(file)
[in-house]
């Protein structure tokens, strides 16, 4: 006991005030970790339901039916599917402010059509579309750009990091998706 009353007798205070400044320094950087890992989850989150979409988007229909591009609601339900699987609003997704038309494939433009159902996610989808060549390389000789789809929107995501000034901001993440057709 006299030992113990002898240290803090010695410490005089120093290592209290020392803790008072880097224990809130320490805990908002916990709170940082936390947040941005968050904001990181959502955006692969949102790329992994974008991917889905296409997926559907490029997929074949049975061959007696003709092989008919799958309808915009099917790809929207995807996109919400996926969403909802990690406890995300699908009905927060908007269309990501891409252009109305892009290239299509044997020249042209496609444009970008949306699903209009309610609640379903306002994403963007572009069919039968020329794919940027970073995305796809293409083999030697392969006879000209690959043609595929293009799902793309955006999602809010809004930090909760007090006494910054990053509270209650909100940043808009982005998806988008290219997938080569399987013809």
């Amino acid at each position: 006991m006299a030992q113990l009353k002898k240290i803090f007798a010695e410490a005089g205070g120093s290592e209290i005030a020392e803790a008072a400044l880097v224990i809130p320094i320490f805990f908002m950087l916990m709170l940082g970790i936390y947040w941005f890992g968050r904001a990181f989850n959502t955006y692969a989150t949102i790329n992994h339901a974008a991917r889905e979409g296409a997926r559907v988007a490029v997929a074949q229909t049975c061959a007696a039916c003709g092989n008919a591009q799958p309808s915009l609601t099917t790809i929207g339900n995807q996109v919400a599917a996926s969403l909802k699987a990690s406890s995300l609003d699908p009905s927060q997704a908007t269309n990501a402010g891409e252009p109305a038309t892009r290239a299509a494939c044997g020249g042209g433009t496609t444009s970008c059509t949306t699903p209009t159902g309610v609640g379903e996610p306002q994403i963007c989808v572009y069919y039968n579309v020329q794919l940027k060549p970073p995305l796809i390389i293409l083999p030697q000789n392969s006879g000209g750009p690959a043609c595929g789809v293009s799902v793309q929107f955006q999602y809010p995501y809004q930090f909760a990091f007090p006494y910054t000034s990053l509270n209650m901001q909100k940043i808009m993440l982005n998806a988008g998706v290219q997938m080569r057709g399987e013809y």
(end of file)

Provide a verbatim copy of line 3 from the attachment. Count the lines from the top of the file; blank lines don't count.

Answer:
């Amino acid at each position: 006991m006299a030992q113990l009353k002898k240290i803090f007798a010695e410490a005089g205070g120093s290592e209290i005030a020392e803790a008072a400044l880097v224990i809130p320094i320490f805990f908002m950087l916990m709170l940082g970790i936390y947040w941005f890992g968050r904001a990181f989850n959502t955006y692969a989150t949102i790329n992994h339901a974008a991917r889905e979409g296409a997926r559907v988007a490029v997929a074949q229909t049975c061959a007696a039916c003709g092989n008919a591009q799958p309808s915009l609601t099917t790809i929207g339900n995807q996109v919400a599917a996926s969403l909802k699987a990690s406890s995300l609003d699908p009905s927060q997704a908007t269309n990501a402010g891409e252009p109305a038309t892009r290239a299509a494939c044997g020249g042209g433009t496609t444009s970008c059509t949306t699903p209009t159902g309610v609640g379903e996610p306002q994403i963007c989808v572009y069919y039968n579309v020329q794919l940027k060549p970073p995305l796809i390389i293409l083999p030697q000789n392969s006879g000209g750009p690959a043609c595929g789809v293009s799902v793309q929107f955006q999602y809010p995501y809004q930090f909760a990091f007090p006494y910054t000034s990053l509270n209650m901001q909100k940043i808009m993440l982005n998806a988008g998706v290219q997938m080569r057709g399987e013809y």